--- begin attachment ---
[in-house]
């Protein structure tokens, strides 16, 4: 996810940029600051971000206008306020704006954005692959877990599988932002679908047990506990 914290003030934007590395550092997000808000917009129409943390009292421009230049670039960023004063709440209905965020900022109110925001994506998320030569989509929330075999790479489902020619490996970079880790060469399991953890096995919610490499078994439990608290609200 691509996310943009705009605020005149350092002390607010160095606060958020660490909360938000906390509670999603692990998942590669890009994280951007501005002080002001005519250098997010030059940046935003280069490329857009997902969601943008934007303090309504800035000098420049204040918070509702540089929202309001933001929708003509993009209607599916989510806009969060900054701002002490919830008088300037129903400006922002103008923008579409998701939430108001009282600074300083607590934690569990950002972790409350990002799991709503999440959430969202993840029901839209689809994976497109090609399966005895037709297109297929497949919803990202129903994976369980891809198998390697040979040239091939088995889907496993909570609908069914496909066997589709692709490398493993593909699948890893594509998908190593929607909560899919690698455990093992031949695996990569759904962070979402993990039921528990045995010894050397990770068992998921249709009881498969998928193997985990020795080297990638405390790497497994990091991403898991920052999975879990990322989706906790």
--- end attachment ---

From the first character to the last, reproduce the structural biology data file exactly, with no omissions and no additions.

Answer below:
[in-house]
């Protein structure tokens, strides 16, 4: 996810940029600051971000206008306020704006954005692959877990599988932002679908047990506990 914290003030934007590395550092997000808000917009129409943390009292421009230049670039960023004063709440209905965020900022109110925001994506998320030569989509929330075999790479489902020619490996970079880790060469399991953890096995919610490499078994439990608290609200 691509996310943009705009605020005149350092002390607010160095606060958020660490909360938000906390509670999603692990998942590669890009994280951007501005002080002001005519250098997010030059940046935003280069490329857009997902969601943008934007303090309504800035000098420049204040918070509702540089929202309001933001929708003509993009209607599916989510806009969060900054701002002490919830008088300037129903400006922002103008923008579409998701939430108001009282600074300083607590934690569990950002972790409350990002799991709503999440959430969202993840029901839209689809994976497109090609399966005895037709297109297929497949919803990202129903994976369980891809198998390697040979040239091939088995889907496993909570609908069914496909066997589709692709490398493993593909699948890893594509998908190593929607909560899919690698455990093992031949695996990569759904962070979402993990039921528990045995010894050397990770068992998921249709009881498969998928193997985990020795080297990638405390790497497994990091991403898991920052999975879990990322989706906790």